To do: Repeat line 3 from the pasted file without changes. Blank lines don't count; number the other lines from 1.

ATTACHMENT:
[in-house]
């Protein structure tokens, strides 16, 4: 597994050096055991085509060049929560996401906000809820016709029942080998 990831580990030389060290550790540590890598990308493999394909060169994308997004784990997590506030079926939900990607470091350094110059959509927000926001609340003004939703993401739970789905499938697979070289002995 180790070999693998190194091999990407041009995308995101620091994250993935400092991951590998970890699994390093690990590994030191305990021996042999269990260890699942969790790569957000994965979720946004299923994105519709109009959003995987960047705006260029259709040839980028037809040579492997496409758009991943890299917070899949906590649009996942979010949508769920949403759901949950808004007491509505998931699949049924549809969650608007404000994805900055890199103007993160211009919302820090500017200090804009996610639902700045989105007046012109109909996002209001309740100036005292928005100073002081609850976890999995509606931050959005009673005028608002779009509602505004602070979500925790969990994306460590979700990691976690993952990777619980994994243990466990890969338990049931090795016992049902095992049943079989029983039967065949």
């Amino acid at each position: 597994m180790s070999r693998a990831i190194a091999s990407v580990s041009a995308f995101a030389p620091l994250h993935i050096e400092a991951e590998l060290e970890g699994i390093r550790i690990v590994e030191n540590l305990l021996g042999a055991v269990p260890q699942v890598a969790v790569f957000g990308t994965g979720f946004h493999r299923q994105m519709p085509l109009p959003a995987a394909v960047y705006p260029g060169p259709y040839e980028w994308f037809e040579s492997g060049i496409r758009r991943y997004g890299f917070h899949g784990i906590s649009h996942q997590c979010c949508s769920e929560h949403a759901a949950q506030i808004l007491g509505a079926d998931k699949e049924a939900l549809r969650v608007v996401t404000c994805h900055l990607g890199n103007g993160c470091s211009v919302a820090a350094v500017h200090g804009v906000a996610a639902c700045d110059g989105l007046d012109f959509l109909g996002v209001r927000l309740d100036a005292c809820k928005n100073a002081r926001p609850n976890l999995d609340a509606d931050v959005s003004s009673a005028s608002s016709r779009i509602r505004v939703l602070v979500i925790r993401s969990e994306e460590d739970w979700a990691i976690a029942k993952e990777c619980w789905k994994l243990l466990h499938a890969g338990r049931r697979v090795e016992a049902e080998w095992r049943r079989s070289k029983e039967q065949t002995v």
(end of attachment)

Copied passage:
């Amino acid at each position: 597994m180790s070999r693998a990831i190194a091999s990407v580990s041009a995308f995101a030389p620091l994250h993935i050096e400092a991951e590998l060290e970890g699994i390093r550790i690990v590994e030191n540590l305990l021996g042999a055991v269990p260890q699942v890598a969790v790569f957000g990308t994965g979720f946004h493999r299923q994105m519709p085509l109009p959003a995987a394909v960047y705006p260029g060169p259709y040839e980028w994308f037809e040579s492997g060049i496409r758009r991943y997004g890299f917070h899949g784990i906590s649009h996942q997590c979010c949508s769920e929560h949403a759901a949950q506030i808004l007491g509505a079926d998931k699949e049924a939900l549809r969650v608007v996401t404000c994805h900055l990607g890199n103007g993160c470091s211009v919302a820090a350094v500017h200090g804009v906000a996610a639902c700045d110059g989105l007046d012109f959509l109909g996002v209001r927000l309740d100036a005292c809820k928005n100073a002081r926001p609850n976890l999995d609340a509606d931050v959005s003004s009673a005028s608002s016709r779009i509602r505004v939703l602070v979500i925790r993401s969990e994306e460590d739970w979700a990691i976690a029942k993952e990777c619980w789905k994994l243990l466990h499938a890969g338990r049931r697979v090795e016992a049902e080998w095992r049943r079989s070289k029983e039967q065949t002995v």